Animal factories pack hundreds, thousands, and sometimes millions of animals into unsanitary, inhumane, and unsafe conditions. These conditions has led to the rampant use of animal drugs, drug combinations, pharmaceuticals, and other additives to promote animal growth and suppress the negative effects that heavily-concentrated confinement has on animals. Many animal drugs are approved for use to treat animals when diagnosed with an illness, and may be necessary at times even in the most humane and sustainable husbandry systems. However, animal drugs are often also approved for non-treatment purposes, including promoting rapid growth rates and suppressing diseases in unsanitary conditions.
Below are just a few examples of drugs and pharmaceuticals routinely used to prop up CAFOs.
What they are used for: Beta-agonist drugs are approved for use in cows, pigs, and turkeys to boost weight gain.
Why they are dangerous: They have been linked to egregious animal welfare issues, including heart stress, increased aggression, skeletal tremors, immobility, foot sloughing (literally the feet of cows falling off), nerve paralysis, increased risk of broken limbs, and spine fractures, stomach ulcers, brain lesions, blindness, respiratory problems, and higher rates of death. A beta-agonist approved for human use as an asthma treatment is linked to rapid weight gain and difficulty losing weight, demonstrating that these drugs may affect human health in similar ways. Despite these terrifying impacts on animal health, there is little independent research on their human health impacts. Beta-agonist residues have been detected on meat samples, and may pose significant risk to people with heart conditions.
Specific Drugs: ractopamine, zilpaterol. Several other beta-agonists not approved for use in food animals have been detected in samples of cow and pig carcasses from animal factories, including cimaterol, clenbuterol, and salbutamol. The safety of these drugs has not been studied.
What they are used for: Natural and synthetic hormones are used in beef production to stimulate rapid growth of muscle tissue.
Why they are dangerous: Meats from treated animals have higher levels of hormones than meat from untreated animals. The hormones may also be carried into the environment from animal waste. The impacts from their use have not been sufficiently studied, but exposure to external hormone compounds has been linked to higher risks of cancer, developmental disorders, and endocrine disruption.
Specific Drugs: estradiol, trenbolone acetate, melengestrol acetate, progesterone, testosterone, zeranol.
What they are used for: A wide range of antimicrobial drugs are approved for use in cows, pigs, turkeys, and chickens to promote rapid growth and keep mortality rates lower in conditions that spread bacteria, parasites, or fungal infections. Some measures have been taken to eliminate the use of medically important antibiotics (those that are the same or similar to drugs used to treat infections in humans) for growth promotion. In animal factories, it is still acceptable to overuse these drugs to prevent disease in confinement conditions.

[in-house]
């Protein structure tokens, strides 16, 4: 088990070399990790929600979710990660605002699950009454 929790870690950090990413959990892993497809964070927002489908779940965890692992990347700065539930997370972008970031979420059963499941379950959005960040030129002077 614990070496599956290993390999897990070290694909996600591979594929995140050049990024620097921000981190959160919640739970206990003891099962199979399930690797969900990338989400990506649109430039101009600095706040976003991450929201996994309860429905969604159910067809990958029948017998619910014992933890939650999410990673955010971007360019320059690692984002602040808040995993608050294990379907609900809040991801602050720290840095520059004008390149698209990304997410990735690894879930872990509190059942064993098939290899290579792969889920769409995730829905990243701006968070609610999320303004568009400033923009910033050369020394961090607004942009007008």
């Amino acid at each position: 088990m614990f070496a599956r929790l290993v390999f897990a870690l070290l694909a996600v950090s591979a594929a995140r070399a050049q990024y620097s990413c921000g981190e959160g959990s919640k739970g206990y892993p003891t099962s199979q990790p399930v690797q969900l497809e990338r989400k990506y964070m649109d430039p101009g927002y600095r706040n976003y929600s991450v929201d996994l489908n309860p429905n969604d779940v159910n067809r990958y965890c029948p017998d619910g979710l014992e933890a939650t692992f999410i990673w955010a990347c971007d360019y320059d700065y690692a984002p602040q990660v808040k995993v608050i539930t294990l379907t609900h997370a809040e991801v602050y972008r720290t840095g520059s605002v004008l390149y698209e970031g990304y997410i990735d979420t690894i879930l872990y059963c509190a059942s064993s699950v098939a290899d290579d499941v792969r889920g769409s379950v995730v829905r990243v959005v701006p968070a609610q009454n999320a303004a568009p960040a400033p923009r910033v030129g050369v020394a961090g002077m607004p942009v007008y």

Why they are dangerous: Concerns about using medically important antibiotics arose due to the public health crisis of antibiotic resistant bacteria that cause infections in humans. However, the use of any antimicrobial agent can make bacteria or other organisms resistant, and their overuse can still potentially lead to resistance to human medicine.
- Medically important antibiotics (still allowed for routine disease prevention): penicillin, ampicillin, tetracycline, chlortetracycline, doxycycline, vancomycin, ceftriaxone, gentamicin, kanamycin, streptomycin, neomycin, erythromycin.
- Other antimicrobials (allowed for all purposes): tiamulin, bacitracin, clopidol, amprolium, nicarbazin, monensin, ethopabate, zoalene, lasalocid.
What they are used: Chemicals and metals may be used as feed additives for a range of purposes, including promoting rapid weight gain, increasing feed efficiency, preventing disease in healthy animals, improving digestibility of grain-heavy feeds, or keeping low-quality feeds from rotting.
- Arsenic, a heavy metal, was previously allowed as a feed additive to promote weight gain and kill microorganisms. Arsenic residues were widely present on chicken products reaching consumers in the U.S. in the early 2000s. CFS and other groups launched an extensive legal and public education campaign to have it prohibited by FDA. Arsenic not only has negative impacts on animals, but is connected to endocrine disruption, damage to reproductive organs, vessel disease, high blood pressure, heart disease, and diabetes, as well as skin cancer, respiratory cancers, and bladder cancer in humans.
- Zinc and copper, also heavy metals, are commonly used for growth promotion and disease prevention. When ingested, zinc and copper are present at high levels in animal wastes and on meat products and have been linked to an increased risk of antibiotic resistance to important medicines.
Ethoxyquin, a preservative, helps extend the shelf life of animal feeds by preventing the fats from becoming rancid too quickly. FDA acknowledges the “deleterious and poisonous” effects of ethoxyquin. It was nominated for carcinogenicity testing in 1990 on the basis that it appeared to have modifying effects on the carcinogenicity of other chemicals, and yet FDA still allows its use.